A sound wave will enter the hearing aid, get A to D converted, adusted, then D to A converted and enter the ear via the speaker/dome (e.g. Oticon OPN). Meanwhile that original sound wave is also hitting the ear itself. Does the dome block this sound? If not, wouldn’t this sound wave now be out of phase with the hearing aid processed version, resulting in some cancellation?
Yes, this presents some problems in open fittings in mid and lower frequencies. There’s a collision of the output of the hearing aid and incoming sound which can lead to addition and subtraction points.
Most modern Aids include a balancing function which takes the form of a comparator circuit between the final stage to the mic and the input. This comparator also ‘knows’ the phase delay of the of the mic and receiver, so can make changes on the fly to smooth the output.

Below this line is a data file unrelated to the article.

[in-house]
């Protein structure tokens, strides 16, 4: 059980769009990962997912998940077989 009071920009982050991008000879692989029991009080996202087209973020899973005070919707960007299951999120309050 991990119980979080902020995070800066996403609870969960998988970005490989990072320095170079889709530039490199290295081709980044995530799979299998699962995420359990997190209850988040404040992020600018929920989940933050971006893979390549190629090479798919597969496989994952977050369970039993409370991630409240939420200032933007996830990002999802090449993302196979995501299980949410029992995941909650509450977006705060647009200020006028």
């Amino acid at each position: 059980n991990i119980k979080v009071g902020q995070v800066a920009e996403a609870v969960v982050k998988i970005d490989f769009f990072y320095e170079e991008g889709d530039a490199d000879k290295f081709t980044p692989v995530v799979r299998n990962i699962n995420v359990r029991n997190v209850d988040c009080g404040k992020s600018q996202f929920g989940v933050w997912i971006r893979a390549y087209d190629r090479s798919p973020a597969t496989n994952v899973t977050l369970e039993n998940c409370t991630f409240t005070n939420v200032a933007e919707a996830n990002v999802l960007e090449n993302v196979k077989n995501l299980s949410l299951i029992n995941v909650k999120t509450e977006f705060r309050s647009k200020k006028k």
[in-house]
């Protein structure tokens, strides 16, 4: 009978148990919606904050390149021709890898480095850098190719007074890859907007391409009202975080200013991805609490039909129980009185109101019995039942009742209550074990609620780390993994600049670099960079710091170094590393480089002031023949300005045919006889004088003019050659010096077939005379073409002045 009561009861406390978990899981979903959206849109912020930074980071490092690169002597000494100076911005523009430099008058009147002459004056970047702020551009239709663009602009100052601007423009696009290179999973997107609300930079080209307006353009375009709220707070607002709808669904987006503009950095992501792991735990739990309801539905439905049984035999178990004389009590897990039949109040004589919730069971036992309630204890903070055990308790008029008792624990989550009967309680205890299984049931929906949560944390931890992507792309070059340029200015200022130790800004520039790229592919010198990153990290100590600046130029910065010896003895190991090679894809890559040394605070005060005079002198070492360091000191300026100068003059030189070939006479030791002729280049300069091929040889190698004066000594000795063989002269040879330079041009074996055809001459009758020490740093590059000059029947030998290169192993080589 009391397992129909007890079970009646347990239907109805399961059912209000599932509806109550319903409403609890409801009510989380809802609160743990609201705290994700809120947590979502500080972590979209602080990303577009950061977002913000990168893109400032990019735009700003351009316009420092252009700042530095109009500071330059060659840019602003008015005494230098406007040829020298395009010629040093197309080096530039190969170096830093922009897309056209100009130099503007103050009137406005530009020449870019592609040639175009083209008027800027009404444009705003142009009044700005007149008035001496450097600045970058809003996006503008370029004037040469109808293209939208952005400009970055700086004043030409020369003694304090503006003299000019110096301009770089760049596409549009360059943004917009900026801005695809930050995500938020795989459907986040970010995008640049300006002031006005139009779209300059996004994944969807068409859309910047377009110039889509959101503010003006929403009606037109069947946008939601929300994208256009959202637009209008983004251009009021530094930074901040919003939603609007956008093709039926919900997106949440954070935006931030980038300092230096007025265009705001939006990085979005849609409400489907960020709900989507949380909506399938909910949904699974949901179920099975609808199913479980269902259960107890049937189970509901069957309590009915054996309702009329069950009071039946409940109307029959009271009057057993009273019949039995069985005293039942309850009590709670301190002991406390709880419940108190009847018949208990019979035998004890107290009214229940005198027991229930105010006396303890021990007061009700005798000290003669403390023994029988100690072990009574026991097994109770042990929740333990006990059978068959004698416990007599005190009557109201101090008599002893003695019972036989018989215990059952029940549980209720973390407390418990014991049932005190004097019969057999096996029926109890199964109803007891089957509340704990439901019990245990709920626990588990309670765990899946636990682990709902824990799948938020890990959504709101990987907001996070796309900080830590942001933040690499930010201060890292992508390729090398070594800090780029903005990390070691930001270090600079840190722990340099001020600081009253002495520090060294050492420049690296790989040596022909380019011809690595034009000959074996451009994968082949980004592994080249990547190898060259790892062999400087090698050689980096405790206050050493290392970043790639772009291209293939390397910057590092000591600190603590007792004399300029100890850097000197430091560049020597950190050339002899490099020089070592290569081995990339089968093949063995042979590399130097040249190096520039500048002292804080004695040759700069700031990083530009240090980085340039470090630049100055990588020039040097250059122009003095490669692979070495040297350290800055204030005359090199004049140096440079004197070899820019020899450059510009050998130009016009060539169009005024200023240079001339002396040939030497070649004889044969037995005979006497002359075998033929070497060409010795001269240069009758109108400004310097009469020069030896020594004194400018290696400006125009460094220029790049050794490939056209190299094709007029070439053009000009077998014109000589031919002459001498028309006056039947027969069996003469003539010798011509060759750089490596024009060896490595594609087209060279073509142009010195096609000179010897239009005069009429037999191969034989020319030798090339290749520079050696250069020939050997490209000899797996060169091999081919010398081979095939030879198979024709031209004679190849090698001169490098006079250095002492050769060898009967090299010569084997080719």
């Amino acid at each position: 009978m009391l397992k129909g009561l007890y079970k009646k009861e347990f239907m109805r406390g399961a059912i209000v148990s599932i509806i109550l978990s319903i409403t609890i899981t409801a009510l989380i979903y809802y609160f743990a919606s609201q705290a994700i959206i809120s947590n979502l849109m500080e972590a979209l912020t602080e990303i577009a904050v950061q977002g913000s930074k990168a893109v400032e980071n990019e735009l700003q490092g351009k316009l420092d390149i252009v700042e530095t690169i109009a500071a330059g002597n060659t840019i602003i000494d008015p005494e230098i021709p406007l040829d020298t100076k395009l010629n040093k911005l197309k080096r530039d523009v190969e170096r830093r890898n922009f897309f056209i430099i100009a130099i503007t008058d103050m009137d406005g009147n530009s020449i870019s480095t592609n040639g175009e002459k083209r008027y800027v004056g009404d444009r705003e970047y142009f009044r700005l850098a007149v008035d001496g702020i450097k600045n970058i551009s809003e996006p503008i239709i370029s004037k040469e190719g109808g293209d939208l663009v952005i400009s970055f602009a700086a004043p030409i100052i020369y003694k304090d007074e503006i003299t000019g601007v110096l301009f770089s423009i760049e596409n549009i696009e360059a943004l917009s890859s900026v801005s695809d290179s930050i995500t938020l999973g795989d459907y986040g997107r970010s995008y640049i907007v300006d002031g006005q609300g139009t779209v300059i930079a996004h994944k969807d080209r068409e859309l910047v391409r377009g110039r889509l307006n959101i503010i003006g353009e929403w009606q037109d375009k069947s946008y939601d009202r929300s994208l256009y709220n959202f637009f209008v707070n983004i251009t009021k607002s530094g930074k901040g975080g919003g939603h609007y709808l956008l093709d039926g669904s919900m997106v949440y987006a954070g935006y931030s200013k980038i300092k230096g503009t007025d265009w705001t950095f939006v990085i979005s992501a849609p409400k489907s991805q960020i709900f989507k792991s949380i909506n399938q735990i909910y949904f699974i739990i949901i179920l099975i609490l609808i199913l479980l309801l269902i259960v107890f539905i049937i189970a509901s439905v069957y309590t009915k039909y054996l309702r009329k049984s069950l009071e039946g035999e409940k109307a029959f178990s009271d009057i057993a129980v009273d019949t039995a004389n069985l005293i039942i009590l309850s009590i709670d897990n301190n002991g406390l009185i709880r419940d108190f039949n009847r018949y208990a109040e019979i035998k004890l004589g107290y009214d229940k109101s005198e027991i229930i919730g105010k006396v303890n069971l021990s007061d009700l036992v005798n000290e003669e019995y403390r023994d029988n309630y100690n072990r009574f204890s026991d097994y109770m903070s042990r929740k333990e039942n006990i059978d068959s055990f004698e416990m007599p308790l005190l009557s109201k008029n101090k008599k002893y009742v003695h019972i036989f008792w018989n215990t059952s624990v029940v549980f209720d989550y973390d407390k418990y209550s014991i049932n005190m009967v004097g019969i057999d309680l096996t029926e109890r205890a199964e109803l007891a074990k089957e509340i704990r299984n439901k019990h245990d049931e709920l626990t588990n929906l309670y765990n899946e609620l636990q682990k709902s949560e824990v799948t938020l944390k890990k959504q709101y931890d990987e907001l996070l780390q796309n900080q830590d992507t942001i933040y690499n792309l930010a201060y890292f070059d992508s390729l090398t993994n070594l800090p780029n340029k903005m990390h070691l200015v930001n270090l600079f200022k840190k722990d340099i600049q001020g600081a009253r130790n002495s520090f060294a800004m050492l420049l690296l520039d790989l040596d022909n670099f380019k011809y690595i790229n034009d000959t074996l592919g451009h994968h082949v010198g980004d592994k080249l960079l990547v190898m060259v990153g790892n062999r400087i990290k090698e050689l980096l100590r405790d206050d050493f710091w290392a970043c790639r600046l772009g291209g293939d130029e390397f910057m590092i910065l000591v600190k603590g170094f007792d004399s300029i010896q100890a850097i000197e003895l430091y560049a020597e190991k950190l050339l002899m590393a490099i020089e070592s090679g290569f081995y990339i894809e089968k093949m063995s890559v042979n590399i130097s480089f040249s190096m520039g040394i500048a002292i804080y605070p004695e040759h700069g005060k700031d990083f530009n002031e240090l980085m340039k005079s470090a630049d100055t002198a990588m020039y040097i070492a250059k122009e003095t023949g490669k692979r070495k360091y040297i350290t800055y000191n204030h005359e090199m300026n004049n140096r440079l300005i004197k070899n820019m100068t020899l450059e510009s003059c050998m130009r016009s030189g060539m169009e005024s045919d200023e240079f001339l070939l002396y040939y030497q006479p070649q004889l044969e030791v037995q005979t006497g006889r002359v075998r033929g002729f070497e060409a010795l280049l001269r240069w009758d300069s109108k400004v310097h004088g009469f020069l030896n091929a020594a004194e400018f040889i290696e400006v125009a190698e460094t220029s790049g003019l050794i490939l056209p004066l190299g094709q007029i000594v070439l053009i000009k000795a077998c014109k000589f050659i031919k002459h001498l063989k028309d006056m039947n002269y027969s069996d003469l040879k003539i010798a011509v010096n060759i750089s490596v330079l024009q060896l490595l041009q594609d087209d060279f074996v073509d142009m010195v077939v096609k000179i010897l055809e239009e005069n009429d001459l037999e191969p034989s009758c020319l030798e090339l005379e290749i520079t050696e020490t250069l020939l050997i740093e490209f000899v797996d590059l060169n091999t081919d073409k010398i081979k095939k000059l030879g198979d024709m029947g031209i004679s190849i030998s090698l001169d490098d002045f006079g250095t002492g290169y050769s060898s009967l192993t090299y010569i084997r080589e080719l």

Excellent answer - thank you. So what the brain gets is the net effect.
The combined effect of the comparator signal, the ambient sound energy and the amplification of the aid are delivered to your eardrum.
Real ear measurement allows this signal to be observed in relation to your hearing loss and output needs.
This passes through your hearing system to be decoded by your brain.
thanks for the summary!